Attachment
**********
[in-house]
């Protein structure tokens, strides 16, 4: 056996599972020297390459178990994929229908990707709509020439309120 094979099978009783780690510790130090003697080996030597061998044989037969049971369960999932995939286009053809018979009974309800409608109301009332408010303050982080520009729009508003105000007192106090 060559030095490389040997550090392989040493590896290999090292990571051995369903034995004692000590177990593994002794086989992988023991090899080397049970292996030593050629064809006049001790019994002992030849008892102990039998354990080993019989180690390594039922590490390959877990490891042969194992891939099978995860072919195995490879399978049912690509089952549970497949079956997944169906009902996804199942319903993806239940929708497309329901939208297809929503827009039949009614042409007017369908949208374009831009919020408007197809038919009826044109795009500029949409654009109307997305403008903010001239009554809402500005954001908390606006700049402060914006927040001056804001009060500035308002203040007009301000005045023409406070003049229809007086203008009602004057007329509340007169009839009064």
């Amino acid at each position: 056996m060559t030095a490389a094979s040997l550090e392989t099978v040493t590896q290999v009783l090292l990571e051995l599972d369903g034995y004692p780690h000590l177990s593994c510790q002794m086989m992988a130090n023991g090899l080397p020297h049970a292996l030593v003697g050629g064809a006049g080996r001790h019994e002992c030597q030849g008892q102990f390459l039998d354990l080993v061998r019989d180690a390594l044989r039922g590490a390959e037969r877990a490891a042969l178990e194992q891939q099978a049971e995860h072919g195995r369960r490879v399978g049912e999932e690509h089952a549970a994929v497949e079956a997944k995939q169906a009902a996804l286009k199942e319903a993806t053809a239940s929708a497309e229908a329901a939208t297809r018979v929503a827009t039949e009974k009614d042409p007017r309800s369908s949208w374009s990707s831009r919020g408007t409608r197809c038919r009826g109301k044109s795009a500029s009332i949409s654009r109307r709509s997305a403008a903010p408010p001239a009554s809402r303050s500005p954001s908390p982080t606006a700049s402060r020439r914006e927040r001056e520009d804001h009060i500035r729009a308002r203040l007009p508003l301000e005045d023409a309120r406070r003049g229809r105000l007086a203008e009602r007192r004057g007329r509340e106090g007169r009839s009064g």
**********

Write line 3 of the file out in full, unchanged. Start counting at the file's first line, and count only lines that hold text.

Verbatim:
């Amino acid at each position: 056996m060559t030095a490389a094979s040997l550090e392989t099978v040493t590896q290999v009783l090292l990571e051995l599972d369903g034995y004692p780690h000590l177990s593994c510790q002794m086989m992988a130090n023991g090899l080397p020297h049970a292996l030593v003697g050629g064809a006049g080996r001790h019994e002992c030597q030849g008892q102990f390459l039998d354990l080993v061998r019989d180690a390594l044989r039922g590490a390959e037969r877990a490891a042969l178990e194992q891939q099978a049971e995860h072919g195995r369960r490879v399978g049912e999932e690509h089952a549970a994929v497949e079956a997944k995939q169906a009902a996804l286009k199942e319903a993806t053809a239940s929708a497309e229908a329901a939208t297809r018979v929503a827009t039949e009974k009614d042409p007017r309800s369908s949208w374009s990707s831009r919020g408007t409608r197809c038919r009826g109301k044109s795009a500029s009332i949409s654009r109307r709509s997305a403008a903010p408010p001239a009554s809402r303050s500005p954001s908390p982080t606006a700049s402060r020439r914006e927040r001056e520009d804001h009060i500035r729009a308002r203040l007009p508003l301000e005045d023409a309120r406070r003049g229809r105000l007086a203008e009602r007192r004057g007329r509340e106090g007169r009839s009064g």